Accessibility links

Senior Palestinian Wounded in Israeli Attack - 2001-08-23

Israeli military forces have fired missiles at a car in the West Bank, wounding at least four people including a senior member of Palestinian President Yasser Arafat's Fatah movement. Four other Palestinians were wounded by Israeli tank fire in the Gaza Strip.

Israeli soldiers fired surface-to-surface missiles on a car wounding Jihad al-Musimi near the West Bank town of Nablus.

Witnesses say the first missile narrowly missed the car and left a deep crater in the road.

The second hit the car, but the occupants had already fled.

Israeli military sources say they tried to kill the Palestinian official because he was involved in attacks on Israelis in the West Bank.

One Israeli official said Mr. al-Musimi's resume is "written in blood."

The Israeli army says he was kept in an Israeli prison between 1979 and 1987 for "involvement in terrorist bombings."

Palestinian officials called the attack a "failed assassination attempt," and an escalation by the Israeli government against the Palestinians.

Mr. al-Musimi was previously a police official in Nablus and regarded as a senior member of Palestinian leader Yasser Arafat's Fatah faction.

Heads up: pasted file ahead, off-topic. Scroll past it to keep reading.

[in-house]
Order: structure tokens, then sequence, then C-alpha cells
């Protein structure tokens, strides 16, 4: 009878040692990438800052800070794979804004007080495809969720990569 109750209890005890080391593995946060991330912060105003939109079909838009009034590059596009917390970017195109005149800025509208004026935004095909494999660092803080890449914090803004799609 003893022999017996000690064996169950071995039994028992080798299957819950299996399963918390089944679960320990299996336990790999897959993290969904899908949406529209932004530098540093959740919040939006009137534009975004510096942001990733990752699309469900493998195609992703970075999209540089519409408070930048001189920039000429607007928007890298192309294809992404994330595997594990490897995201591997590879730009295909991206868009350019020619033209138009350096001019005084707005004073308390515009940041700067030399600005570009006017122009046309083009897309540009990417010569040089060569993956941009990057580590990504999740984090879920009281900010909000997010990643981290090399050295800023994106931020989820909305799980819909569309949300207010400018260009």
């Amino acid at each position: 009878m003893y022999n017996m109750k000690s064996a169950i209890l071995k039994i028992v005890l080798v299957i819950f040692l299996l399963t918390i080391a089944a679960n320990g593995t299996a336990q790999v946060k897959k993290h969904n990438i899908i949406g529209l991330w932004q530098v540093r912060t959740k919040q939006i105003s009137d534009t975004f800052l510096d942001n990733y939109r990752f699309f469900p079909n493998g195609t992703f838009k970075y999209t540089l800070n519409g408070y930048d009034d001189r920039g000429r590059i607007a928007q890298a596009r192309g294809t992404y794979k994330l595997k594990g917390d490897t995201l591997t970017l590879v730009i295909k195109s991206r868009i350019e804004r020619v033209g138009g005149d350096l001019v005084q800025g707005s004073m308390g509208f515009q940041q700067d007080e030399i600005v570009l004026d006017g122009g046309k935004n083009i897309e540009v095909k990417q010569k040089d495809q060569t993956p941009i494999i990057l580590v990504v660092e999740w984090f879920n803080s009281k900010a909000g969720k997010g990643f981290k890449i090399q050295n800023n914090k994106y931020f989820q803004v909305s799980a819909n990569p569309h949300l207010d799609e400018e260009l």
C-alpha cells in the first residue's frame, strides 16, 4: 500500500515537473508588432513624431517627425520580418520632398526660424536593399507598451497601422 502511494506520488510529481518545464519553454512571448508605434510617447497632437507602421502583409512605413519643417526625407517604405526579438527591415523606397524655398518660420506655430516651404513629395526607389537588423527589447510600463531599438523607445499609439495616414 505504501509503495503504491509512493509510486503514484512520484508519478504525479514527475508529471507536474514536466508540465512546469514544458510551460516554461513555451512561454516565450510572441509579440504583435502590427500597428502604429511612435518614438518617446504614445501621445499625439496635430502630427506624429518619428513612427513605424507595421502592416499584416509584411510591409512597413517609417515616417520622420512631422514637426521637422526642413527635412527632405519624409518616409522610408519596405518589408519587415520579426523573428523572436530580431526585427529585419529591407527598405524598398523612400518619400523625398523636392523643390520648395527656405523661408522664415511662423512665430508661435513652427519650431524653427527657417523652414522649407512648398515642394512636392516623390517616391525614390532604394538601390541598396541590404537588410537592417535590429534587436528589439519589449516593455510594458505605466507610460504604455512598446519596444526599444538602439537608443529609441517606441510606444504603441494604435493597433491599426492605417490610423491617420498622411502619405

Also Thursday, Palestinian militants fired mortar shells at a Jewish settlement in the Gaza Strip.

Israeli tanks responded by entering the Palestinian town of Deir el-Balah and firing on a security post.

The incidents came a day after Israeli combat helicopters fired missiles on a convoy of cars in Gaza carrying a bomb maker for the militant group Hamas.

The bomb maker Adnan al-Ghoul escaped death, but his son, who was also a militant, was killed.

The United States and many other nations have condemned Israel's policy of targeting activists, a policy Israel says is necessary to stop terrorist attacks.

Israeli government spokesman Zalman Shoval says it is time for both sides to implement recommendations designed to end the conflict made by an international commission led by former U.S. Senator George Mitchell. "After all," Mr. Shoval said, "what Israel is proposing is, let's stop the violence. Let's sit down at the negotiating table. Let's try to implement the Mitchell report. Both sides will have to make compromises, but first the bloodshed and murder and terrorism have to stop."

The continuing violence may have cast a shadow over diplomatic efforts to bring Mr. Arafat and Israeli Foreign Minister Shimon Peres together for truce talks.

Mr. Arafat has suggested that such a meeting could take place soon in Berlin. Mr. Peres says talks could be held as early as next week, but noted that preparations are still being made.

U.S. officials brokered a cease-fire last June, but it failed to stop the violence.

More than 700 people, mostly Palestinians, have been killed since the uprising against Israeli occupation began last September.